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Working with Nature – Shifting Paradigms – Change the Way You Look at Gardening

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Working with Nature – Shifting Paradigms:  The Science and Practice of Organic Horticulture was one of those books that had me jumping up and saying to my husband and boys, “Look at this!”  The author, Heide Hermary, opened my gardening world to a whole new range of ideas and possibilities. 

"Working with Nature - Shifting Paradigms" will open your horizons to new gardening techniques that can dramatically improve the health of your garden.

How is “Working with Nature – Shifting Paradigms” Organized?

Working with Nature – Shifting Paradigms is divided into eight chapters:

  1. Relationships within Ecosystems
  2. Soil Relationships
  3. Water Relationships
  4. Working with Water
  5. Working with Soil
  6. Diagnosing Ecosystem Needs
  7. Working with Energy
  8. Working with Health

In her introduction, Heide outlines some of the problems with the status quo, including:

  • Contamination of our food supply with GMOs (genetically modified organisms) and chemical toxins.
  • Decreasing biological diversity and increasing ecosystem destruction
  • A food supply that is lower in essential nutrients. We are starving in a land of plenty.

She suggest that we start asking new questions instead of simply attempting to fund new solutions for the old questions. If we care for the land, the land will provide for us. It's a win/win.

Highlights from Working with Nature – Shifting Paradigms

The book contains over 200 pages densely packed with information, plus a bulging reference list for further investigation (there's literally a lifetime of investigation waiting for you here). I'd like to share some of the ideas that caught my attention.

Trade Alliances Between Plants and Microbes

In chapter 1, Heide discusses Trade Alliances, that is, alliances between organisms that benefit both parties involved. Most of us are familiar with the pollinator/plant relationship, but I think many of us are unfamiliar with microbe and soil allies.

She shares that all plant leaf surfaces are “naturally colonized by a great diversity of microbes that feed on the metabolic wastes excreted by plants”. These microbes, in return, protect the plant from diseases, insects and possibly airborne pollution. I

noculating a plant with compost tea has been shown to protect a plant from aggressive plant damaging fungi. Have issues with downy mildew or blight? Compost tea and Effective Microorganisms may be your answer.

The Role of Myocorrhizal Fungi

Have you ever heard of mycorrhizal fungi? Oddly enough, I first saw the term “mycorrhiza” years ago in a fantasy novel – “The Dragonriders of Pern”. In that series, they adapted naturally occurring plant protectors found in the soil to protect and heal plants from an extra-terrestrial attack. 🙂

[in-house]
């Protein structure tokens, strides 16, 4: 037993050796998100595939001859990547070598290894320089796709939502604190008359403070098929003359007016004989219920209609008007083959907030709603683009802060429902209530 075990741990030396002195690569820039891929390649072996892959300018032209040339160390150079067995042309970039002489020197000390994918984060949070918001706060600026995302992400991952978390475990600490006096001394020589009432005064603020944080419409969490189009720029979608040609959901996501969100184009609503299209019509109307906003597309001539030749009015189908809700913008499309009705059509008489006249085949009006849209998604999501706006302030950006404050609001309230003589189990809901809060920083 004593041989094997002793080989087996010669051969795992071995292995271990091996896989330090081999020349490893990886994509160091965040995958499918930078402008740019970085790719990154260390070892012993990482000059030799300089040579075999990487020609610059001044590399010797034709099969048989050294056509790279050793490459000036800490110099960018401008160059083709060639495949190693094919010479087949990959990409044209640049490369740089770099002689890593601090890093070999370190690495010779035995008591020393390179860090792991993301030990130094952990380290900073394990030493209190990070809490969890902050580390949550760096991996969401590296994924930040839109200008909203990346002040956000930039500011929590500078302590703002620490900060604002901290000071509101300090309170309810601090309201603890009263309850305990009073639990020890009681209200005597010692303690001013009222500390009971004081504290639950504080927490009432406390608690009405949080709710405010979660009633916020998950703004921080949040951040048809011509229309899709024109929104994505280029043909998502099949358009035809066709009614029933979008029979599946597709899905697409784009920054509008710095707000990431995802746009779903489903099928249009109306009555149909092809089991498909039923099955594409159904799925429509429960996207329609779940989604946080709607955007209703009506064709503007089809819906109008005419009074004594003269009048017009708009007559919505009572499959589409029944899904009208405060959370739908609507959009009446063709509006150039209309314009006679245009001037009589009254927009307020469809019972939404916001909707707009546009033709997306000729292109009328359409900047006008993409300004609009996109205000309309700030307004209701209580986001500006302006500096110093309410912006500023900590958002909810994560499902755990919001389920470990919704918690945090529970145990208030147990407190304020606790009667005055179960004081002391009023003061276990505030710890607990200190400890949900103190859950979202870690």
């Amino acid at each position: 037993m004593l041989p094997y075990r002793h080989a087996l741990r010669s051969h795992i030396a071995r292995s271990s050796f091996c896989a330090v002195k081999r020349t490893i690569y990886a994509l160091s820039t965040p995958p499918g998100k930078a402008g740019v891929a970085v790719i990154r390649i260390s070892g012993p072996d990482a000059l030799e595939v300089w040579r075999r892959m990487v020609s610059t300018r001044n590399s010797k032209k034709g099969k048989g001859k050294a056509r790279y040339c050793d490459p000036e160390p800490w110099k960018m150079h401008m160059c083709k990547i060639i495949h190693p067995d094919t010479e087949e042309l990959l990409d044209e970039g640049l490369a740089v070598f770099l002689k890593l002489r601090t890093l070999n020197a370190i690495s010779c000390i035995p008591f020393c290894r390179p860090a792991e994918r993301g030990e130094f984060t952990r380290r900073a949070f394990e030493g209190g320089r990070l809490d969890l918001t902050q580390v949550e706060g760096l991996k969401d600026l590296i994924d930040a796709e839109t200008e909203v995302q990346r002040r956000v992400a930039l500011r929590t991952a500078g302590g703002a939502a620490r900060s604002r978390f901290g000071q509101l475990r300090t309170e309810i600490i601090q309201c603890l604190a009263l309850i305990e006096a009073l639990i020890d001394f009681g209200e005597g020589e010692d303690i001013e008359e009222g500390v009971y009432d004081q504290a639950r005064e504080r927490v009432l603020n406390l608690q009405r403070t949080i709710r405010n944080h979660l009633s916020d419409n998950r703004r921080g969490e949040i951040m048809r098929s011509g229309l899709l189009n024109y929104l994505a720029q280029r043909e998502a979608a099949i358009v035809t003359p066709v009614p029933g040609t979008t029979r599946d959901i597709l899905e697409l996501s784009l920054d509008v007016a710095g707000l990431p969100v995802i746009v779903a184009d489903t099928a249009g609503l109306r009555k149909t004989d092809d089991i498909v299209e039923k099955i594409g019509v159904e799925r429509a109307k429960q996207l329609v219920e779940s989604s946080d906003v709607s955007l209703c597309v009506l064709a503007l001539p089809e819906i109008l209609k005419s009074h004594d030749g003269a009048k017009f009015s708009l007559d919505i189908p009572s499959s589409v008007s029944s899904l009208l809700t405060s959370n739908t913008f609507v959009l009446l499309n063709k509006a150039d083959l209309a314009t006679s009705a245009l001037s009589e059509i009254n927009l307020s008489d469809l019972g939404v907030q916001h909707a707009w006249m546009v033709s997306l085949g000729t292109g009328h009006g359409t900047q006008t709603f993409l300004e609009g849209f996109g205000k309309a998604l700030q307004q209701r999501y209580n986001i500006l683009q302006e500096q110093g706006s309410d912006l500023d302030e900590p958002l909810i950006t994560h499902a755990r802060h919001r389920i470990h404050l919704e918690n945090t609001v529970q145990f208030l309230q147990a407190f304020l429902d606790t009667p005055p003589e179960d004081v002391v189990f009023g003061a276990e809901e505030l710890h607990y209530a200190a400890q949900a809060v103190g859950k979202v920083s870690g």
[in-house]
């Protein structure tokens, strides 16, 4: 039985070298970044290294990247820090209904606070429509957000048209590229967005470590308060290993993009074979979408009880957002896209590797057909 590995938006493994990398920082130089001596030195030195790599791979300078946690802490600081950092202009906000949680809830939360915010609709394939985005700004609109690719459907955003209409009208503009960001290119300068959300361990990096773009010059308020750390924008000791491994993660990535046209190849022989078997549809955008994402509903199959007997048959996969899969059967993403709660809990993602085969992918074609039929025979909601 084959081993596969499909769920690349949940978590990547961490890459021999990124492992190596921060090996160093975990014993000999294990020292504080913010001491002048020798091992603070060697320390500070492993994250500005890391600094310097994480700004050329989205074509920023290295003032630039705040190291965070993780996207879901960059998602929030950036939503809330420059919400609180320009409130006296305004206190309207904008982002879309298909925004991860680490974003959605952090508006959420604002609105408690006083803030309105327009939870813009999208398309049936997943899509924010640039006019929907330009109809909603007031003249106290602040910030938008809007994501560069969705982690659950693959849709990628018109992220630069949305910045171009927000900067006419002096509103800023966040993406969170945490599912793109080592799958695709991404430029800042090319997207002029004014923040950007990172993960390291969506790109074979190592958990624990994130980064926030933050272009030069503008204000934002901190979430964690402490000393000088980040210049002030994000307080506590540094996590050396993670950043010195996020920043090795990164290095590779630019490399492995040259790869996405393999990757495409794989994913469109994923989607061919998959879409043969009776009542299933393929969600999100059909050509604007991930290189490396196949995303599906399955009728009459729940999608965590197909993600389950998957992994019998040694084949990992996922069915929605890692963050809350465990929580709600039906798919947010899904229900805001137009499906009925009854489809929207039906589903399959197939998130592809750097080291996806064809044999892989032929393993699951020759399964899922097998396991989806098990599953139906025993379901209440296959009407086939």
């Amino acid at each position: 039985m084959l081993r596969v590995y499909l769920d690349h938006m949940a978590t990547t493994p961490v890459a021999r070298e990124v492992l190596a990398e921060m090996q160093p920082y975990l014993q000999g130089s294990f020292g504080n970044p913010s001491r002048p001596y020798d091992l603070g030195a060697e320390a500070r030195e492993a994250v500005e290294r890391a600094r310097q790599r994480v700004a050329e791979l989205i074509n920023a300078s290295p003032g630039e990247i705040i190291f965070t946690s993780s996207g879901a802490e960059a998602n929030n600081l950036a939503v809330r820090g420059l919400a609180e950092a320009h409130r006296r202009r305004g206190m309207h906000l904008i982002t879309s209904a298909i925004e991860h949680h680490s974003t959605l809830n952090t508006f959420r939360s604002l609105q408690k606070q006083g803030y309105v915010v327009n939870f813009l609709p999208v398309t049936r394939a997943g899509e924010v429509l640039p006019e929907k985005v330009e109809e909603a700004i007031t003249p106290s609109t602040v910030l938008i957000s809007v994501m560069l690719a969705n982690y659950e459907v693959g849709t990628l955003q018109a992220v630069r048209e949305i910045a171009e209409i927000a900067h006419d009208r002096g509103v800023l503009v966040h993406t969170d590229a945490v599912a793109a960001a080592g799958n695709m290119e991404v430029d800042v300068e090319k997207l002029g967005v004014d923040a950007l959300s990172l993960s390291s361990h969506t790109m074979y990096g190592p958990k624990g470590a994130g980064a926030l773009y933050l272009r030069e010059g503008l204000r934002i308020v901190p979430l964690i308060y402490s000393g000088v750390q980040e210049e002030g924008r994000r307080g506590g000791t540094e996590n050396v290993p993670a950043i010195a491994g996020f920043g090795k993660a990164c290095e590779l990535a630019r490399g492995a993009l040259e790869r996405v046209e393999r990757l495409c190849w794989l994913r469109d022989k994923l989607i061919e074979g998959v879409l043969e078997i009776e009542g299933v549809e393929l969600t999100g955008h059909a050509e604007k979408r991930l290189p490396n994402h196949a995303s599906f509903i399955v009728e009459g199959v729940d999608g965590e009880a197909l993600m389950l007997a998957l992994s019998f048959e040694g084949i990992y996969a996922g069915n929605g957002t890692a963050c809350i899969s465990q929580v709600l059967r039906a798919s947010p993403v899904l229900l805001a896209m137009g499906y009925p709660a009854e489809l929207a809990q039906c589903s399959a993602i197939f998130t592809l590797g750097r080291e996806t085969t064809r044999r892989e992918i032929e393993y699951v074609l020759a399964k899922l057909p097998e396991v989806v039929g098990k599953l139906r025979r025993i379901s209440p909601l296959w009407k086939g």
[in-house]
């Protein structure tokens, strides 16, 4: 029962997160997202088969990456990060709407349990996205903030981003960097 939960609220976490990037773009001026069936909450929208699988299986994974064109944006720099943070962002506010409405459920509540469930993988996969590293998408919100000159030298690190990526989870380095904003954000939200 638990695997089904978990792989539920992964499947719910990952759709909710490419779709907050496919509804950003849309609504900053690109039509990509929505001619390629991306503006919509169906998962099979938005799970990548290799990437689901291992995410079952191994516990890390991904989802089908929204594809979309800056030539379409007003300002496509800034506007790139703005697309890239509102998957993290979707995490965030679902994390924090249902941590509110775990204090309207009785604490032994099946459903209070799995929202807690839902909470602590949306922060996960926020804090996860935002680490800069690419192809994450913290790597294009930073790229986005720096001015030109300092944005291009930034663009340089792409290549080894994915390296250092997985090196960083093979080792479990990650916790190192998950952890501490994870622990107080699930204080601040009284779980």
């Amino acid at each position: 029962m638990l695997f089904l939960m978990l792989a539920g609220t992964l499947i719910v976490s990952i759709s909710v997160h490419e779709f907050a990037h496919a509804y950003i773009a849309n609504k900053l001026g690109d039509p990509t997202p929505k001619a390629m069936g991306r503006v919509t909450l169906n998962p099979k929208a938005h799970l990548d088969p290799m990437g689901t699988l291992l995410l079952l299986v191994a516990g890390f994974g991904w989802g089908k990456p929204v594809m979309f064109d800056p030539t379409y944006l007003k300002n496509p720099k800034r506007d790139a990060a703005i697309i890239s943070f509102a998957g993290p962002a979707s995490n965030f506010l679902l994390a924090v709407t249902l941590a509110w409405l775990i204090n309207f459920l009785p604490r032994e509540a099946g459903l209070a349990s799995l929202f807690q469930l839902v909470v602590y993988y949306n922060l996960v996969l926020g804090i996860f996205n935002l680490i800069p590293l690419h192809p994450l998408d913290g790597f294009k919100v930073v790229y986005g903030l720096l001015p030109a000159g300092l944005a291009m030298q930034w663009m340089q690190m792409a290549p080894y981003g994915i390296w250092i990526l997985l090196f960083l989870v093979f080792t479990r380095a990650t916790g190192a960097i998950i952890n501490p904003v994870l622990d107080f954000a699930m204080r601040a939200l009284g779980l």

In our world, mycorrhizal fungi colonize plant roots. They then send out hyphae (branching filaments) into the soil (potentially miles of filaments) to gather nutrients from the soil that the plants have difficulty obtaining on their own. They trade these nutrients to the plants for carbohydrates. Pretty cool, huh?

These fungi also acts to protect the plant roots. They repel bacteria that would consume the roots. In fact, soil dwelling fungi have been used to develop commercial antibiotics.

Basically, there is an entire ecosystem in miniature associated with every single plant. The healthier and more robust this ecosystem is, the more likely your plants are to thrive.

Any time you disrupt this ecosystem – via tilling, applying chemicals (even fertilizers – many synthetic fertilizers are toxic to microbes) or introducing GMOs – you damage this ecosystem. Conversely, with the reintroduction of helpful microorganisms (such as the application of compost tea), badly damaged “worn out” soil can be healed.

Using Biological Transmutation to Heal the Soil

Another intriguing concept addressed in the book was biological transmutation. Heide describes how living organisms (animals, plant and microbes) can transform certain isotopes of some elements into specific isotopes of other elements. (Yes, some animals, plants and microbes have mastered alchemy.)  This is relevant to gardening because it appears that within an ecosystem, certain plants don't simply grown well together as companions, they do so by providing for the needs of the system by transmuting the very elements available in the soil.

I know this sounds pretty bizarre, but an example she gave was how calcium rich dandelions show up in calcium depleted lawns. I have always read that the dandelions have deep tap roots, which allows them to mine these minerals from deeper in the soil. (Heide notes the same thing.)  However, in her horticultural experience, she has found that dandelions have roots that are not much deeper than grass roots. She asks the question, “Are dandelions depriving the grass of calcium, or are they producing (transmuting it) it?”  She continues to state, “It looks like our war on unwanted plants, insets and microbes is costing us money twice; once to kill the organisms, and again to apply the nutrients that are now no longer provided by the ecosystem.”

Feed the Soil, Feed the Plants